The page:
(Personal comments from an online petition created by a coalition fighting workplace bullying that asks the Obama Administration to enact uniform national legislation or regulation in response to the devastating impact of workplace bullying. Each signature generates an email sent directly to President Obama and Secretary of State, Hilda Solis.)
Tragically this is only a small sampling of the stories woven among thousands and thousands of signatures. (Some comments are excerpted)
#6936 ah yes. i remember that boss i had who screamed at me that i couldn’t quit (quite intimidating about it; i was afraid she was going to hit me), and who threw the telephone across the room and kicked animals. fun stuff. good times. y’know
How cool is this!
Beverly, You signed on February 10, 2012. Your signature has been delivered to: Department of Labor and President Obama
Many of us have experienced the devastating consequences of this abuse first hand. Some, like myself, were lucky enough to move on. Far more do not. No one should ever be subjected to a hostile work environment.
Add Your Voice
Using the media to bring attention
It’s not unusual for me to get emails with attached documentation from victims/targets suffering abusive work environments. Sometimes they hold up and sometimes the evidence suggests the real bully is the one reaching out to me – angry that they can’t dictate what management should be doing. No doubt mainstream journalists have had access to these stories for years and ethical concerns about printing subjective information that can destroy careers and businesses kill story after story. But, as bullying has become a popular topic among readers it’s now far more common to see allegations of abuse hit the headlines. The latest example out of Minnesota is featured in today’s Star Tribune:
This New Years I’m giving thanks to all of you who have supported my work and helped me create a powerful network of websites and videos. Top on the list is my tech guru and videographer, Patrick Perrotto, who has always been there. He freely donated the use of his state of the art broadcast quality equipment and did much of the driving.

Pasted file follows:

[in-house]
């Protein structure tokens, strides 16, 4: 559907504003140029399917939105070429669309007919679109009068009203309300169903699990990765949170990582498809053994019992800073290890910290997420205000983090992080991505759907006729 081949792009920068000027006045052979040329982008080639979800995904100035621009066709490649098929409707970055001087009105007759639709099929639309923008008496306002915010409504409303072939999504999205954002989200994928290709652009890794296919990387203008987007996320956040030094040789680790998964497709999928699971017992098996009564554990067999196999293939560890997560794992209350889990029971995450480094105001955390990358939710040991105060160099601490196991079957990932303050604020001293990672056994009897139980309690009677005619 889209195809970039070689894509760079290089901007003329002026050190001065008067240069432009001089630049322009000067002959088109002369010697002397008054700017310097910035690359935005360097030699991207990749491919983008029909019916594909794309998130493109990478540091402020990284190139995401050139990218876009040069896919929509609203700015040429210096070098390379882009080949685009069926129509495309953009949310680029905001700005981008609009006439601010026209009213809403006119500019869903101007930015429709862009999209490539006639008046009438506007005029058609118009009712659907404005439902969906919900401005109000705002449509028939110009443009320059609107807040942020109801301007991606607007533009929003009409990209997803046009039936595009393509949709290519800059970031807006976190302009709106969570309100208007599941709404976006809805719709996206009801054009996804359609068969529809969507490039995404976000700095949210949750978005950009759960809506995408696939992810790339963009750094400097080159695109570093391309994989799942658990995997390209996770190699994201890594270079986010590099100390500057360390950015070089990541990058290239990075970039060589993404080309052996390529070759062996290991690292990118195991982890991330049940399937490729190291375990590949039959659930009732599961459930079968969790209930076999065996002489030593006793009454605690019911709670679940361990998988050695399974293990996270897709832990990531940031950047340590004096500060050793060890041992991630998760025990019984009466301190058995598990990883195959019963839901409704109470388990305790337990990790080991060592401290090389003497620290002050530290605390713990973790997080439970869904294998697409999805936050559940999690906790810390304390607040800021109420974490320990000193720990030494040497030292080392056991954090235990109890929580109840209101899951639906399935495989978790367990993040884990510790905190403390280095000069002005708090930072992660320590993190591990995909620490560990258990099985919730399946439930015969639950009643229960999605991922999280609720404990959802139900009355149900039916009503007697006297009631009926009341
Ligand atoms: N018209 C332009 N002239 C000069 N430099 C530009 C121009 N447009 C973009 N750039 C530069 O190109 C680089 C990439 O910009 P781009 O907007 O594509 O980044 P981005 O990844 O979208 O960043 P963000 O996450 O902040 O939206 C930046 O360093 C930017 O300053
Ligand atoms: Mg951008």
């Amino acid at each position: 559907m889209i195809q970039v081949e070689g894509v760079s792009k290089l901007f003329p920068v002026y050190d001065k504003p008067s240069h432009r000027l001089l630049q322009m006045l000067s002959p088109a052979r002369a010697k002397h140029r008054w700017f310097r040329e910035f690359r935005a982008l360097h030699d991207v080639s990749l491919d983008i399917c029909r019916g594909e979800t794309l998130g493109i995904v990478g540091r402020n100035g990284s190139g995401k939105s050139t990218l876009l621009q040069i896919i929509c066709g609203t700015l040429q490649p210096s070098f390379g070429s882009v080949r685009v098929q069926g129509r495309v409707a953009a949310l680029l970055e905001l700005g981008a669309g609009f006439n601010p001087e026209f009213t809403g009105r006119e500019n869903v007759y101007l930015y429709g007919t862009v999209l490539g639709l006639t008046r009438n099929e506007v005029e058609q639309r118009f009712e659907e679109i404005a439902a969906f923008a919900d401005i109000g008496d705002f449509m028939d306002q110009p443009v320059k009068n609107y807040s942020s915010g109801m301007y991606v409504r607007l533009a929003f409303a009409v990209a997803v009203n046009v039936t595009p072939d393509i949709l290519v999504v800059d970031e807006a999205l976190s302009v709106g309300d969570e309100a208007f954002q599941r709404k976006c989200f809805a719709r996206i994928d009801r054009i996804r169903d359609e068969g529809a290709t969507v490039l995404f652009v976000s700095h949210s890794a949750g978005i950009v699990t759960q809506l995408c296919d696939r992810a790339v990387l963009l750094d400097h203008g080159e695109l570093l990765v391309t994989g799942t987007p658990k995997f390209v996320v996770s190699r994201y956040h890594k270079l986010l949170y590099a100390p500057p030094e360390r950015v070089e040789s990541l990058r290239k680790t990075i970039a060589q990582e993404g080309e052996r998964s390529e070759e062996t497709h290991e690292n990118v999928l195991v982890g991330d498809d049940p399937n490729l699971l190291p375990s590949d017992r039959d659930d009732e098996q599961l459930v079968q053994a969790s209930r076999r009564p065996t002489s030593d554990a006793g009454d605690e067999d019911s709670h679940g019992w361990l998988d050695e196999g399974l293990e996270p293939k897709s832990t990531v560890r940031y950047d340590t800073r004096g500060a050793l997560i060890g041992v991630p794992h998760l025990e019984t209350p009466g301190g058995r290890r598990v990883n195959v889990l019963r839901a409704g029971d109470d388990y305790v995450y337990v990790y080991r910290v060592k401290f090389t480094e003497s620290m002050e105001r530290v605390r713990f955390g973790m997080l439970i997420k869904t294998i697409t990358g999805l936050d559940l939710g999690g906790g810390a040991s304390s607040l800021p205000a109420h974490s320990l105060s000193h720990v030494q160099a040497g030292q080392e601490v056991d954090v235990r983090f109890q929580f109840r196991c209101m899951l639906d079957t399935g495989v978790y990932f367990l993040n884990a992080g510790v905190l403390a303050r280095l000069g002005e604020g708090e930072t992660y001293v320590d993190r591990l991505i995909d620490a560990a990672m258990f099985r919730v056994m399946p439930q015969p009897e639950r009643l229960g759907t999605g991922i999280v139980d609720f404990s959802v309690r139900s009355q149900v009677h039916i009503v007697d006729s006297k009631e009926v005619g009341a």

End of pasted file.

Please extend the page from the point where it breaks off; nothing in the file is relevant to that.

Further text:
Over the years we’ve been to Massachusetts, Texas, New Jersey, New York (numerous times), Virginia (numerous times), Pennsylvania and Canada and I even took a few solos to Wisconsin, Texas & Wales. Pat arranged for Ed Hollema to donate his services as Audio & Asst Camera. Let me put it this way, had we all been paid for our time, services, and equipment it would have easily cost upwards of $200,000+. I am forever indebted to them both. Feel free to help by making a donation of any size.
This year our most popular posts continue to cover a wide range of topics and issues related to workplace bullying. We continue to focus on our mission to critique and offer new voices and alternatives to the current dialogue. Two 2010 posts ( about Mediation & OSHA ) are still extremely popular. Here’s a recap for 2011:
by Norm Keith (reprinted with permission)
The first important decision arising from the Bill 168 amendments to Ontario’s Occupational Health and Safety Act (OHSA) has determined verbal threats of workplace violence constitute violence under the new law, which came into force on June 15, 2010.
“It is estimated that half of all executive careers end in failure. “
The dark side” of a supervisor’s personality can impact their ability to manage. The angel on their shoulder can make them a leader. The devil can derail a business. No one asks to be abused at work nor should it ever be excused. And, victim/targets currently struggling with the dehumanizing experience of bullying can hardly be expected to look for the charming aspects of their boss. But, and this is a big BUT, the rest of us need to have the ability to admit that it’s not just bosses who have these traits. How often have you had to deal with a co-worker with “attitude” who uses these same tactics toward the boss – or even you?